I took a trip to our local Asian market this week, which means one thing—we’re getting spicy up in the Webber house.
I grew up eating plenty of ethnic foods, so it’s no surprise that I love them. Always have. But when I got pregnant, and for the year following Emmett’s birth, I couldn’t really stomach much Asian food whatsoever. I gave away all of our ingredients, because even seeing them in the pantry made me feel kind of nauseated and mournful for the loss of my palate. Recently, though, I’ve been craving them like, well, a pregnant woman.
Which I’m NOT.
Unfortunately, most of the time I’m craving greasy takeout from various Asian restaurants. I can’t eat it, because none of the meat is humanely sourced, so I sit in my house crying tears of hot and sour soup and wishing as hard as I can for a really tasty, inexpensive, organic Chinese restaurant that delivers to open up near my house. Guess what hasn’t happened? Guess what won’t ever happen? Until we move to Boulder…
^^When I wrote that, I thought I was joking. Then I googled “humane meat Chinese food Boulder” and found out that there is more than one offering. Seriously? I’m boggled by the unfairness of it all.^^
The nub and gist is that I’ve actually gotten pretty good at throwing together “takeout” at home, provided I have the right ingredients. None of it is even knocking at the door of authentic, but takeout isn’t either, so I’m not going to quibble. I can promise you that it tastes really, really good.
I’d like to teach you how to do this too, since I know how much you kids like your greasy takeout food. So over the next couple of weeks, I’m going to run a series called “Asian takeout for white people.” I’ll teach you how to make a dish (or two) from each of the major takeout cultures, as well as maybe a wee bit about flavor profiles and ingredient sourcing. My hope is that you’ll take away from this the ability to feed yourself, even when you’re kind of hungover or sick, for little money and with little effort.
*I know some of the members of the blogosphere cook much more authentic Thai/Japanese/Vietnamese/Chinese/Whatever food. I think that’s awesome. But for our purposes, I’m simply looking to recreate the flavors and textures that you expect when you make that phone call, hoping for cardboard boxes and styrofoam containers of comfort from your local strip mall restaurant. Can we agree on that?*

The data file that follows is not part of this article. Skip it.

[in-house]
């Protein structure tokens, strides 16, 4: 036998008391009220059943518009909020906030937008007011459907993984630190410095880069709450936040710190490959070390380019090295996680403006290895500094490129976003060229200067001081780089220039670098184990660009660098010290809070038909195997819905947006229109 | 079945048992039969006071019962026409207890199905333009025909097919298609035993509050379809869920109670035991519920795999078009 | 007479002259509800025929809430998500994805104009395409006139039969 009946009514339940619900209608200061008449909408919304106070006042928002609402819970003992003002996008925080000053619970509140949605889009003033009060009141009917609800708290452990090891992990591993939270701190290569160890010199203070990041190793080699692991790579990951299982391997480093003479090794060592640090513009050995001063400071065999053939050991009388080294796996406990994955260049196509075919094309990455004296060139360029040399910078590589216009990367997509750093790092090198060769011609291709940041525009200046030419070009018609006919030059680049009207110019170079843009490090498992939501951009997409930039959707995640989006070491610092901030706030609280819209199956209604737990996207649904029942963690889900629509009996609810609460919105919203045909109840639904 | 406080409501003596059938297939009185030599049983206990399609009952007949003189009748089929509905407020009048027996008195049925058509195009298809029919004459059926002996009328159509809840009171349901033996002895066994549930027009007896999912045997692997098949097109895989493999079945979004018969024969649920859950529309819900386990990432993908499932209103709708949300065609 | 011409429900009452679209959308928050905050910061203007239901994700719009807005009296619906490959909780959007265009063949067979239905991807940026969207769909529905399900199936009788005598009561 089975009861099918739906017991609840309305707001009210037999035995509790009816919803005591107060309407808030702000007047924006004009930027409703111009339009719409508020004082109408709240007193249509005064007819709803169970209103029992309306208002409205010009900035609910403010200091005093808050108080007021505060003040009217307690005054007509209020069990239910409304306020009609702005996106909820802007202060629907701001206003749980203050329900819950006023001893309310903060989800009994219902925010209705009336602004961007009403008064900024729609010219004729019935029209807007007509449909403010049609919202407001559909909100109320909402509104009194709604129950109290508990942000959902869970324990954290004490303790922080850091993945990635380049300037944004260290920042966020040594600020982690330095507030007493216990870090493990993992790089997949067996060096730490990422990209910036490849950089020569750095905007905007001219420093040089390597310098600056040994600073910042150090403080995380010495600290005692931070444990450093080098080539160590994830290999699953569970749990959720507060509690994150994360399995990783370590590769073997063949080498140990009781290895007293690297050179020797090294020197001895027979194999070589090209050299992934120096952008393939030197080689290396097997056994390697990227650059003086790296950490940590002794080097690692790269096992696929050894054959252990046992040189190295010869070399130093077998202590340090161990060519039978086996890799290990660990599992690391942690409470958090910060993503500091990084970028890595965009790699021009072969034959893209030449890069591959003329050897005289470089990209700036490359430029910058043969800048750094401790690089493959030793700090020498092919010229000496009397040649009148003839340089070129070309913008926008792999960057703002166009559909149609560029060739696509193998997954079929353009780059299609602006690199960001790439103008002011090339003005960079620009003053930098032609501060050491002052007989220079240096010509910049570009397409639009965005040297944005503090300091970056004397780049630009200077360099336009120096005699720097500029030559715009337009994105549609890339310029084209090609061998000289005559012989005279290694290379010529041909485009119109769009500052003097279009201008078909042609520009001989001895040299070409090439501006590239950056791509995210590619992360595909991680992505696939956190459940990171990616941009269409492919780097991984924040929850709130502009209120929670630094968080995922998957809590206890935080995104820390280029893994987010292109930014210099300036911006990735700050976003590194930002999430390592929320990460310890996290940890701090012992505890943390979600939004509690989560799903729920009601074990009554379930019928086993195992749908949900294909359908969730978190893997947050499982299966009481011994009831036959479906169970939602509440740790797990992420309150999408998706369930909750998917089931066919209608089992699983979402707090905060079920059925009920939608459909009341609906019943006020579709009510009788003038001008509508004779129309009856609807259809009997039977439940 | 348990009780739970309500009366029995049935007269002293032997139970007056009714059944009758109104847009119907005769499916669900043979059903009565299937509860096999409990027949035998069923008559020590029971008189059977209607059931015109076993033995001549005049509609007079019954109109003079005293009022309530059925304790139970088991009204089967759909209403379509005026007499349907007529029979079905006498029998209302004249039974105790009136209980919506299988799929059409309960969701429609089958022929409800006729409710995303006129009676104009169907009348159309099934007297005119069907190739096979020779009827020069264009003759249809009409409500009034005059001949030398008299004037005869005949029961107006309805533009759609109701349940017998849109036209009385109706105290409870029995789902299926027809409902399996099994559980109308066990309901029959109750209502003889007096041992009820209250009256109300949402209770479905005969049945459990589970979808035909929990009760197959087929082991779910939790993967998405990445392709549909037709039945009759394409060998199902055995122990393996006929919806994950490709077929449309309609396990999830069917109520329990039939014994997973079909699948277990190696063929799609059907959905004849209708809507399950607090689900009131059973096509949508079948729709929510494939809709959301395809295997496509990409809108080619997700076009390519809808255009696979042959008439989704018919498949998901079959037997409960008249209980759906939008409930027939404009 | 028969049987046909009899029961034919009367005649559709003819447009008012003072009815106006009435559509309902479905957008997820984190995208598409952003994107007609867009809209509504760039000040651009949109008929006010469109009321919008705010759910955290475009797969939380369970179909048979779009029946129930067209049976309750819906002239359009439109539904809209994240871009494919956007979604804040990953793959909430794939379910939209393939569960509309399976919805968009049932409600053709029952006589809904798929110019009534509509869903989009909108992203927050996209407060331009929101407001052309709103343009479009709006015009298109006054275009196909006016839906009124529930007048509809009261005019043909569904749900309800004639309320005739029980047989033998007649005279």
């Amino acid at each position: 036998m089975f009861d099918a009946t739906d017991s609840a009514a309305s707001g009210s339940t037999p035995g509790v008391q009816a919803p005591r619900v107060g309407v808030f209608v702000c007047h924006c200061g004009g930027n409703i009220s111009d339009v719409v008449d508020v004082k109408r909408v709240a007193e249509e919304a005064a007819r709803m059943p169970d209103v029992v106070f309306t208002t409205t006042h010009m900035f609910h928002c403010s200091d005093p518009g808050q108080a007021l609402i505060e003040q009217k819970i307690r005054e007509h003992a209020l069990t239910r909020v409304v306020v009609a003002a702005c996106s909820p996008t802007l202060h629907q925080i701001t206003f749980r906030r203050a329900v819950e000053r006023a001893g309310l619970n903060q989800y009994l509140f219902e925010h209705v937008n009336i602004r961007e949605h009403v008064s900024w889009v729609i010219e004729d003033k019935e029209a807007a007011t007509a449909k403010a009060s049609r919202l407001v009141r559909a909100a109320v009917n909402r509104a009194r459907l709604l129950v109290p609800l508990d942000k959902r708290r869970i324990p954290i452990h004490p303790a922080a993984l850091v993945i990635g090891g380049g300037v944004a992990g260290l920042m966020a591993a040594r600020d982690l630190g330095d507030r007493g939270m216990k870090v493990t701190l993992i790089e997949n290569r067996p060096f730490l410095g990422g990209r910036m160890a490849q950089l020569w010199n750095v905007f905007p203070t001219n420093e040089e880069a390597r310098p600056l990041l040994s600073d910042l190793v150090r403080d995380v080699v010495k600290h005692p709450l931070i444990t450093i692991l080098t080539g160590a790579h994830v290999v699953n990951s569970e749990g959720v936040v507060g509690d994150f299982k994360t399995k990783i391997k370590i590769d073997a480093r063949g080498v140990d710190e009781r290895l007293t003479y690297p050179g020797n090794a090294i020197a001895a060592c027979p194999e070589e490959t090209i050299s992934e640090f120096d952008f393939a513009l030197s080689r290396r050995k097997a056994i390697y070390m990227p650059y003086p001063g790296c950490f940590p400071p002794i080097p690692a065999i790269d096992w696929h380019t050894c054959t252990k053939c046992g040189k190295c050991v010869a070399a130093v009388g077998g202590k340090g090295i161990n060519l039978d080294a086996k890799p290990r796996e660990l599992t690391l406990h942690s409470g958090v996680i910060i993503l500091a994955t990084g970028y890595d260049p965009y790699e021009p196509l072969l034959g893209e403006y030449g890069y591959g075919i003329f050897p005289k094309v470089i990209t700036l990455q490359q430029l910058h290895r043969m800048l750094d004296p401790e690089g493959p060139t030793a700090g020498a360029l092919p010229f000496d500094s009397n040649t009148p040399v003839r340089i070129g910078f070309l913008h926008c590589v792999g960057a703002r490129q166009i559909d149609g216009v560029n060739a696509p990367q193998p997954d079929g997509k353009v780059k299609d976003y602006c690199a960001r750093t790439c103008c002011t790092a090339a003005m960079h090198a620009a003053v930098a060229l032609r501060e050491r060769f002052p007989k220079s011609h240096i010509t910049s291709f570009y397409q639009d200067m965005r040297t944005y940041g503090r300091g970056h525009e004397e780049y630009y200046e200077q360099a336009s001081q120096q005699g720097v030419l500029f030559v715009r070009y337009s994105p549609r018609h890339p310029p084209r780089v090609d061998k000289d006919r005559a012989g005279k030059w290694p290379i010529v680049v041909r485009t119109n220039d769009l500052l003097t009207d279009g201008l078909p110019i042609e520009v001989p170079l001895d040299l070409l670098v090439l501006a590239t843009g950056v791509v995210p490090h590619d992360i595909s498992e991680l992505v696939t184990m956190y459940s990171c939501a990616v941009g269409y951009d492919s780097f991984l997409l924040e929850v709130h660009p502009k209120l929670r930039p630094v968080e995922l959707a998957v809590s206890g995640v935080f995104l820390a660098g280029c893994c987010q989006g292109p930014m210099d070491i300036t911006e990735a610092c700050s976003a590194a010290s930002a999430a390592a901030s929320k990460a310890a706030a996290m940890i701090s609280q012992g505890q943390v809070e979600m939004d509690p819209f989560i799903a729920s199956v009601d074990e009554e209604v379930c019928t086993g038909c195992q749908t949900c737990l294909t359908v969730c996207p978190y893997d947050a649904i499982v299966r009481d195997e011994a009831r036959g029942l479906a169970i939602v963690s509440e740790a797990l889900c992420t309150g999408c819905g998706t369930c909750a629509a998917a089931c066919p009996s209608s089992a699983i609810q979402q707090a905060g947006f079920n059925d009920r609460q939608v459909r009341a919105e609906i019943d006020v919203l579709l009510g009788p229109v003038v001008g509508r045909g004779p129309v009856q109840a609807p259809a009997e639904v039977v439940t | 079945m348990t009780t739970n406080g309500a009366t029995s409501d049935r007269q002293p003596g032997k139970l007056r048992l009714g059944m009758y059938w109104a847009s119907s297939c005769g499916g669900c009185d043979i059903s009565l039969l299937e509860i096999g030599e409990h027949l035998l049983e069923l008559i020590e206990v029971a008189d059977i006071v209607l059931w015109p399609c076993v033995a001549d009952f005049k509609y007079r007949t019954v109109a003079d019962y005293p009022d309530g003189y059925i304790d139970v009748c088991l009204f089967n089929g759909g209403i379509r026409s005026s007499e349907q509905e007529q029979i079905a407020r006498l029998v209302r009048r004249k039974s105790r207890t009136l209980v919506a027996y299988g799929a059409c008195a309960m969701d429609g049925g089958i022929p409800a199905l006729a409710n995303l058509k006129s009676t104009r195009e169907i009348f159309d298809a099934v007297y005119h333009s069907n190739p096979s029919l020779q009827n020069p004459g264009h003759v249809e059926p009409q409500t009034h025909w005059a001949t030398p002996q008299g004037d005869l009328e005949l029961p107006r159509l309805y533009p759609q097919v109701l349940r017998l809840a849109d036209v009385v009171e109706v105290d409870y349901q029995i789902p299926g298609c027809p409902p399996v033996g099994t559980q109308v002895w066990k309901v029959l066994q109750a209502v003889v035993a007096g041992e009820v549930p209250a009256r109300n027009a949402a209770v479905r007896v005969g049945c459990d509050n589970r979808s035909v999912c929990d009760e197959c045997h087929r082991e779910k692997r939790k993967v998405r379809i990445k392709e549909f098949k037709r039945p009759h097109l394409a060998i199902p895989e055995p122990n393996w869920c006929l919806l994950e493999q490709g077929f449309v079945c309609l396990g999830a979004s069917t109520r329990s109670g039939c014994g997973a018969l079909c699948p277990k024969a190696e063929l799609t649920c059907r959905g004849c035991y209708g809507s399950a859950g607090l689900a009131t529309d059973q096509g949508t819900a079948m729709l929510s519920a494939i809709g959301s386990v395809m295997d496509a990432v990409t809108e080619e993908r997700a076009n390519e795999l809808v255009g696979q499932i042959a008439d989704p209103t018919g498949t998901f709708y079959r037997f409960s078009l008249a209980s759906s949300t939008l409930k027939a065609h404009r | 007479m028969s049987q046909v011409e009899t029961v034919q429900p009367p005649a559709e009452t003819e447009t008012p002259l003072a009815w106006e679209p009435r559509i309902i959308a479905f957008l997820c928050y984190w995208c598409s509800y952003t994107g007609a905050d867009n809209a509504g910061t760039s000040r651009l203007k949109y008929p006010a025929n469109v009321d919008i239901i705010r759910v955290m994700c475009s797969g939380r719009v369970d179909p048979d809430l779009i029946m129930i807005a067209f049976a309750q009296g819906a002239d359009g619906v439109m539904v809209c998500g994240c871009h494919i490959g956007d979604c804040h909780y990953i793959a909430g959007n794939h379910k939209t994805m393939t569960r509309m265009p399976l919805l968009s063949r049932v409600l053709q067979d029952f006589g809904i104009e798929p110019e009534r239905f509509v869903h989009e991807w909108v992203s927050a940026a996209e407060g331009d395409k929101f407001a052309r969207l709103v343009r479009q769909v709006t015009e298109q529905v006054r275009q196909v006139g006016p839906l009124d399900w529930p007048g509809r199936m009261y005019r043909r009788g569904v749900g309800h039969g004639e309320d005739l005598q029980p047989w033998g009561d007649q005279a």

The first step in all of this is going to be locating an Asian grocery store near you. I live in a small town full of pretty much only white people, and there’s one within 15 minutes of my house. When I lived in Texas, there was one within 7 minutes of my house. I assure you, there is one near enough to you that you can go stock up every few months without having to drive cross-country. And they’re CHEAP. Absurdly so. Cans of coconut milk for 99 cents. Bulbs of garlic for 10 cents. Lemongrass for pennies. Just go, and plan to spend some time because almost everything is written in characters that are not part of our 26 letter alphabet. Also, it smells bad. But you should still totally go. Are you with me?
Last night I made the world’s simplest Thai soup, since Chris is still sick and also I really like Thai soups. It looks like a LOT of ingredients, but it’s the simplest thing ever, the ingredients are cheap and readily available at Asian market, and they pretty much all last in the fridge for months, so a single grocery trip every once in a blue moon should do you just fine.